Two years later, she published “450 Years of Chicano History in Pictures,” a bilingual book that was widely used in schools….

After settling in California in 1976, Ms. Martínez sought to redefine racism in the United States as more than a division between Black and White. She helped establish the Institute for MultiRacial Justice, which aimed to build a coalition of Black, Latino, Asian, Native American, feminist, gay and lesbian groups — an idea now known as intersectionality — in a joint fight against what she viewed as an oppressive society built on white supremacy.

In a 1998 essay collection, “De Colores Means All of Us,” she outlined a multicultural manifesto of how she believed Americans could forge a stronger society by understanding the many cultural strands that have shaped the country since its founding.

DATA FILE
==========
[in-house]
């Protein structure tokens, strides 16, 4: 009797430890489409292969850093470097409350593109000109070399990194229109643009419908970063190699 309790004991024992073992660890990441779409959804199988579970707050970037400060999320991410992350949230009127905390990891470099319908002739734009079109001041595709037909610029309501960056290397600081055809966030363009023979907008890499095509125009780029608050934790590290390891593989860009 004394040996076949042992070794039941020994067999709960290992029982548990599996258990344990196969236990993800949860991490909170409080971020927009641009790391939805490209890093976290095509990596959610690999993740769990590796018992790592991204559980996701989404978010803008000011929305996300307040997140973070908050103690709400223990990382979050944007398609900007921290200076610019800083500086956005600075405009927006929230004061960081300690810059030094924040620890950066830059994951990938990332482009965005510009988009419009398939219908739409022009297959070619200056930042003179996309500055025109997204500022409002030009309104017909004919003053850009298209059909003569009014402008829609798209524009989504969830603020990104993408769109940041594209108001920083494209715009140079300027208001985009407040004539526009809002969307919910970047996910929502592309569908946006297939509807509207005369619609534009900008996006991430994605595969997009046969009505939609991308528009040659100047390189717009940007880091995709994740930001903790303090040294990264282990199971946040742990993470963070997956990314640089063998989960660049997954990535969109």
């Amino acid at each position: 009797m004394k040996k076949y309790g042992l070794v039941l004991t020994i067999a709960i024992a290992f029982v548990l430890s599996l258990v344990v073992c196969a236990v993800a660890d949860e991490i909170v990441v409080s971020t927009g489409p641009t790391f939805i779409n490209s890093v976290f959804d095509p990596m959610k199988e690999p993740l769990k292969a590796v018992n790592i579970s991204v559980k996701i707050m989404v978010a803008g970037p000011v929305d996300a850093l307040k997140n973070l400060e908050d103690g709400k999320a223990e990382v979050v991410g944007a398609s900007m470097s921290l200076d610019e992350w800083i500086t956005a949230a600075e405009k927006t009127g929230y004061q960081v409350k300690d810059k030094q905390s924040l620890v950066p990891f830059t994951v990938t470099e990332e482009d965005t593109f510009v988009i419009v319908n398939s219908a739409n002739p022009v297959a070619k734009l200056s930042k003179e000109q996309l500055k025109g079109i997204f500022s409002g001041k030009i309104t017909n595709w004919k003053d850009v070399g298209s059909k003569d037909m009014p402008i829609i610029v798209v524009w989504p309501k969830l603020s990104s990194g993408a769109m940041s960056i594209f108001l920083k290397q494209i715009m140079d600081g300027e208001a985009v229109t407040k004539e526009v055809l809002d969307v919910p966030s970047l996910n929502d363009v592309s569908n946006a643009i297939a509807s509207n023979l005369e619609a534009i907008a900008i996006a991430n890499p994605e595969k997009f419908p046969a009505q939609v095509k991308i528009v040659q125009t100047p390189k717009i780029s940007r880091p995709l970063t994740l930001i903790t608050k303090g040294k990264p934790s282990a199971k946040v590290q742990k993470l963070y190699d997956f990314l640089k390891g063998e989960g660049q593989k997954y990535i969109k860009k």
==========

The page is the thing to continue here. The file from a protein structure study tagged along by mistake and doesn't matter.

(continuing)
“Urging a more truthful origin myth, and with it a different national identity,” she wrote, “does not mean Euro-Americans should wallow individually in guilt. It does mean accepting collective responsibility to deal with the implications of a different narrative.”

Elizabeth Sutherland Martínez was born in 1925, in Washington. Her father advanced in his career from being a clerk at the Mexican embassy to teaching Spanish literature at Georgetown University. Her mother was a high school Spanish teacher, and the family often spent summers in Mexico.

Ms. Martínez graduated with honors in 1946 from Swarthmore College. She moved to New York to work at the newly formed United Nations, where she did research on colonialism and its racial implications.